Prior to the discovery of the hepatitis C virus (viral particles shown on the left), there was an entity termed "essential cryoglobulinemia"--that is, cryoglobulinemia without an obvious explanation. While this term is still used, the true "essential cryoglobulinemia" is pretty rare, some cases of "hepatitis C-negative" cryoglobulinemia turned out instead to be positive : the cryoprecipitate can sequester hepatitis C antibody from the serum, so if there is a high suspicion for hepatitis C in a patient with detectable cryoglobulins, it is worthwhile to look for serologic evidence of hepatitis in the cryoprecipitate itself.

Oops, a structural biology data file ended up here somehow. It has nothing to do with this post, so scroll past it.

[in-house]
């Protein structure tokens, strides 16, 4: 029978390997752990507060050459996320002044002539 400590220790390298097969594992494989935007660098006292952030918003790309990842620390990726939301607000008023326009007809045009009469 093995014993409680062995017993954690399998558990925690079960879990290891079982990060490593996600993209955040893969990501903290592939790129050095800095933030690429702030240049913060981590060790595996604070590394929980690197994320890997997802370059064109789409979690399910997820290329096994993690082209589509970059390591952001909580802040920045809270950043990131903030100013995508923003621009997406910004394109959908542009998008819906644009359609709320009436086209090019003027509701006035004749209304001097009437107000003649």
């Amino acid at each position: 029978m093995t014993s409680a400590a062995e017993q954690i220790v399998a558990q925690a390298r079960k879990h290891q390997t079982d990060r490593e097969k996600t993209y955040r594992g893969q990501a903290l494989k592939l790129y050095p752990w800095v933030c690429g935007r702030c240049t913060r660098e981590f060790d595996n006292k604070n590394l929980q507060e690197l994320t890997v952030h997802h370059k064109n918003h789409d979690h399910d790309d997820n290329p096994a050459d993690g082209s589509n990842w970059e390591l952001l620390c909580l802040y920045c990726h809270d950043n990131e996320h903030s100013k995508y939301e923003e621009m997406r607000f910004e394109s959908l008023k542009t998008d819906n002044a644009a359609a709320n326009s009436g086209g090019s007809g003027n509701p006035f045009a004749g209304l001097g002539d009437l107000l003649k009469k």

Interestingly up to 50% of all patients with hepatitis C will show some evidence of circulating cryoglobulins. However, these antibodies only become clinically significant in about 5%. So the presence of renal failure in a patient with hepatitis C and positive cryoglobulins does not absolutely define the renal disease as being cryoglobulin-mediated; a renal biopsy is often needed to clarify the etiology.